Make your own free website on Tripod.com
 

 
Home I Calendar I Bylaws I Membership I Links I Archive I Contacts

March 2001

Public Trail Along the Creek? 
On February 26 a standing room only gathering of over 65 very concerned creekside property owners and friends of Thornton Creek packed into a former school classroom for an answer to the question: "Does Seattle have plans for public trails along creeks in the Thornton Creek watershed?"

Petition to Form an Organization 
A petition signed by those in attendance directed a committee of volunteers to draft by-laws and formally incorporate a new organization whose specific purpose is to provide a unified voice on behalf of creekside homeowners to advance their interests in protecting both the fragile creek ecosystem and the privacy of their backyards.

Why Organize? 
Seattle will spend aproximately $50,000,000 in the Thornton Creek watershed to rectify water quality problems on both public and private lands.  New city regulations are being drafted regarding what homeowners can do or will be required to do on their property.  Seattle passed a $198,000,000 parks levy last fall, a portion of which is to acquire and improve public trails.  The City has attempted to build trails through Thornton Creek backyards in the past. Creekside owners need a formal organization to stay abreast of city plans for trails and regulations affecting our property.

Bylaws Ready 
After many hours of executive debate, the committee has completed its work and is ready to present bylaws for adoption as a requirement for registering with the Secretary of State in Olympia. Bylaws can be viewed at <http://thorntoncreeknews.tripod.com/bylaws.html> or call 363-6906 for a copy to be delivered to you. The bylaws will be revised as necessary six months after adoption.


Organization Name To Be Chosen 
The first gathering was called under the name F.I.S.H.!  (a foundation to improve stream habitat), however that name was simply used as a convenience to get things rolling.  Accordingly, a permanent name for the organization will be chosen by the membership on March 29, 2001 (see Calendar, Meeting Agenda).  Suggestions to date include "Friends of Thornton Creek" (FTC), "Thornton Creek Protective Association" (TCPA), "Riparian Owners of Thornton Creek" (ROTC), and "a Foundation to Improve Stream Habitat" (F.I.S.H.)!

Have a Good Idea? 
If you have a suggestion for a name, call 363-6906 to have it placed on the ballot for the kickoff meeting, or you can mail it to "F.I.S.H.!"  c/o2005 N.E. 130th Street, Seattle, WA 98125, in time for delivery before March 29, 2001.

Whatever name is finally adopted, it is the hope of the organizing committee that it will convey the notion that riparian (the legal term for creekside property) owners: are respectful of the creek, themselves, and the general public; are thoughtful and good stewards of the fragile creek system; and are well organized and unified in their desire to preserve the creek system, as well as their privacy & private property rights.

Want to Participate/Help?
You can join as a charter member by making a check out to "Riparian Owners Fund TBD" for $15.00 as first year's membership dues, and send the check to F.I.S.H.! c/o 2005 N.E. 130th Street, Seattle, WA 98125, to arrive no later than April 30, 2001.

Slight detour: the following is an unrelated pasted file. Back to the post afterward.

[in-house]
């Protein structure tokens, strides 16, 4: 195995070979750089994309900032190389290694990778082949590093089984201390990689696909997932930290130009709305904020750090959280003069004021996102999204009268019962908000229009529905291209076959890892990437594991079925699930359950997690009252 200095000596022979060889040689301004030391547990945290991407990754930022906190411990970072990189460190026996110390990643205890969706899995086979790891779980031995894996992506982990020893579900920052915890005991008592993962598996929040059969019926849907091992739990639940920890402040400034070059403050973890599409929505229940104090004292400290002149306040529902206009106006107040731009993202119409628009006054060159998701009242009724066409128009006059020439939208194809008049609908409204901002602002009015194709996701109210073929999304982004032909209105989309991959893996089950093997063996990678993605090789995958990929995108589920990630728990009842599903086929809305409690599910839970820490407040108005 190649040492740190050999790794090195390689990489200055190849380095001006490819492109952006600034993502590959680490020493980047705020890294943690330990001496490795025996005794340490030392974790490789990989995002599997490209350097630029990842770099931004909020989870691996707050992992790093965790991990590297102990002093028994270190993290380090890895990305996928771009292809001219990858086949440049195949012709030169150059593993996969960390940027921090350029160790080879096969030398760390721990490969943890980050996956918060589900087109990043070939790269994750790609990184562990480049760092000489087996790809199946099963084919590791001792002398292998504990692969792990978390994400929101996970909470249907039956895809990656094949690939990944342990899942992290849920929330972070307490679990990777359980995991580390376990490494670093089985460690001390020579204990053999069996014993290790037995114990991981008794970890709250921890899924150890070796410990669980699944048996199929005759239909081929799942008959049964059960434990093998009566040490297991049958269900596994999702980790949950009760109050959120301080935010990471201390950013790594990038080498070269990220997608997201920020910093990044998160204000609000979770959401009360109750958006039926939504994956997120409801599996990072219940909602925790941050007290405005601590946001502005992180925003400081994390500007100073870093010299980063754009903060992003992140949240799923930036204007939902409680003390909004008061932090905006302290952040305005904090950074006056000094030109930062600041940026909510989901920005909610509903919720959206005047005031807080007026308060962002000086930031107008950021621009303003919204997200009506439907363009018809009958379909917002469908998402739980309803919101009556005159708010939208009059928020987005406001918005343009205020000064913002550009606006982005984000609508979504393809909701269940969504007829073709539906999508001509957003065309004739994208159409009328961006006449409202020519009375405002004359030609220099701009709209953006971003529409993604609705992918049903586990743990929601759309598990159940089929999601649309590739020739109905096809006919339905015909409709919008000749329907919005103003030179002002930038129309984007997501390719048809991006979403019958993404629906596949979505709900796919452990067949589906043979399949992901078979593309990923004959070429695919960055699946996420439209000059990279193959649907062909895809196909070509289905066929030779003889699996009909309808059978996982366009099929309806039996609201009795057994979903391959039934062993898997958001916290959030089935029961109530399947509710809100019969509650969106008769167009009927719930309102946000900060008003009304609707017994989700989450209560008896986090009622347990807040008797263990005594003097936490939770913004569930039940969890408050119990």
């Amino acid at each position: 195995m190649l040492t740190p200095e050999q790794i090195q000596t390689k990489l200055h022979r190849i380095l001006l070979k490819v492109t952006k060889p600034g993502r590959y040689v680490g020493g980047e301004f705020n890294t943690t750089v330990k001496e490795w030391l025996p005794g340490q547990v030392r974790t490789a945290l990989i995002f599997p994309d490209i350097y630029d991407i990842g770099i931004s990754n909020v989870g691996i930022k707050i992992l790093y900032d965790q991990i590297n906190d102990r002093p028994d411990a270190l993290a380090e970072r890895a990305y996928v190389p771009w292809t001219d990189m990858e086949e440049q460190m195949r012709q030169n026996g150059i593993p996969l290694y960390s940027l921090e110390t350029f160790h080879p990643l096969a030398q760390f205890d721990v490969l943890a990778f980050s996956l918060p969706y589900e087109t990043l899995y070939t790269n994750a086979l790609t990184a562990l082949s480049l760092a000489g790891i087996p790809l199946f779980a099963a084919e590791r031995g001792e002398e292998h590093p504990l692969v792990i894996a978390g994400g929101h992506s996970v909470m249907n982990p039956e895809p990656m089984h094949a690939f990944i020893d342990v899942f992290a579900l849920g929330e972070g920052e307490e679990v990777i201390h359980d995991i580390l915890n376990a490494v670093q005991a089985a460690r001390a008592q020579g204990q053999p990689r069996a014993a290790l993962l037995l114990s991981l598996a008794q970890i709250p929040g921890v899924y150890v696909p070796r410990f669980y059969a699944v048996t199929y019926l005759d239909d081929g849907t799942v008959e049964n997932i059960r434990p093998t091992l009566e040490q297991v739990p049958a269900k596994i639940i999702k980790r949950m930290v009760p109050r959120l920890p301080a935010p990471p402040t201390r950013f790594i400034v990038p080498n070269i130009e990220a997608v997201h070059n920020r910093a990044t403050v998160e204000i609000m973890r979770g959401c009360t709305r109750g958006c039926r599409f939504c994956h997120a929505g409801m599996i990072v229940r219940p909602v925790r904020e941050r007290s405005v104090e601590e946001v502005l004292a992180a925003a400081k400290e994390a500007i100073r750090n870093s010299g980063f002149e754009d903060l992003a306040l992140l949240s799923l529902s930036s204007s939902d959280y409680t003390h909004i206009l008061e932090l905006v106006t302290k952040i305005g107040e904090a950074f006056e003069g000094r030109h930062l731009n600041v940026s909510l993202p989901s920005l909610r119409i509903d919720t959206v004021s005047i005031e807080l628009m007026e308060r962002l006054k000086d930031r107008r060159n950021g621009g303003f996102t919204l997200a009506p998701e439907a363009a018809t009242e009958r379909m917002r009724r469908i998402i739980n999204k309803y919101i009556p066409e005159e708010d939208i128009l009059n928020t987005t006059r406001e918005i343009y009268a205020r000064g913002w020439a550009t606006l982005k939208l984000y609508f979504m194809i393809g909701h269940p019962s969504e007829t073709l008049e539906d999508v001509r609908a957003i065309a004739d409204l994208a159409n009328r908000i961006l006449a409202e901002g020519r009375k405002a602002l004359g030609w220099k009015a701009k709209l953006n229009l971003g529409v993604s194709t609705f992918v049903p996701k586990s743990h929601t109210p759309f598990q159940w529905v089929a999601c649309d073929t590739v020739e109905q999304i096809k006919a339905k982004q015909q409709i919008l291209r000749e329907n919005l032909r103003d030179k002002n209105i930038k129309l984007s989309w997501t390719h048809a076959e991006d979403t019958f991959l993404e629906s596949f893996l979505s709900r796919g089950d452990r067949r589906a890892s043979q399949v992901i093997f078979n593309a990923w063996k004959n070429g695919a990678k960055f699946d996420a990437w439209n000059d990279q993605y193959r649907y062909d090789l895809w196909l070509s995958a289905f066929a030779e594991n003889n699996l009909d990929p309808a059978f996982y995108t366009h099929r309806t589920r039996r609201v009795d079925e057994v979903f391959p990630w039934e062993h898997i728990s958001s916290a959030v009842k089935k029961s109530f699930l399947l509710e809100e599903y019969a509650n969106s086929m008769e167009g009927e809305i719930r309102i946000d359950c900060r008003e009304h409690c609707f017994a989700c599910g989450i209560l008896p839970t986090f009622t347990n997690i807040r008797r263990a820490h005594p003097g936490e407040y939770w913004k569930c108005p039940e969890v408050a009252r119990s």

Finances 
Thus far, checks totaling over $600 have been contributed to fund initial organizing efforts. These monies together with dues collected at the March 29 kickoff will be deposited promptly into a checking account in the organization's chosen official name and used to reimburse the following organizing expenses to date (aprox.):  printing and mailing of flyers - $200; postage for mailing (700 pcs.) - $250, newsletter printing - $100; filing fee/secretary of state - $30; meeting room rental - $50; meeting supplies, document and records research fees - $50. Reserve for the next mailing - $350.

Website 
Additional information will be posted to the website, including the original flyer announcing this organizing effort, the full bylaws, incorporation petition with a short essay, as well as troubling language from recent public records. 

Urgency: Why Now? 
Some may ask "Why the sudden rush to organize?"  Answer:  the City of Seattle is presently drafting a "Watershed Action Plan" (WAP), required by law to make the waters of the Thornton Creek System fishable and sustainable (Federal Clean Waters Act 1992), along with the fact that Coho Salmon were just listed on the Endangered Species Act this year. The City is scrambling to finish the WAP and public hearings are going to be held soon (see <http://www.ci.seattle.wa.us/util/urbancreeks/>). 

We riparian owners will be the focus of new laws and the spending of millions of dollars.  We will need a strong unified voice at these hearings to insure that our interests don't get overlooked, dismissed, or run over. Whether as a creekside property owner or as a concerned neighbor, your support is needed. We hope you will attend the March 29th Meeting at Lake City Hall. (Also, be sure to inform your neighbors in case they were omitted from the print or email distribution.)
 
 
 

..........................................................

Respectfully reported:  Paula Bennett, Irv Berteig, Mat DelFave, Garth Douglass, Sally Henry, A.D. "Skip" Knox, Fran Martiny, Trent Miller, Lowell Warren; Bylaws Organizing Committee, March 16, 2001
 
 

 

Click here to subscribe to the Thornton Creek News

 

 

Return to top of page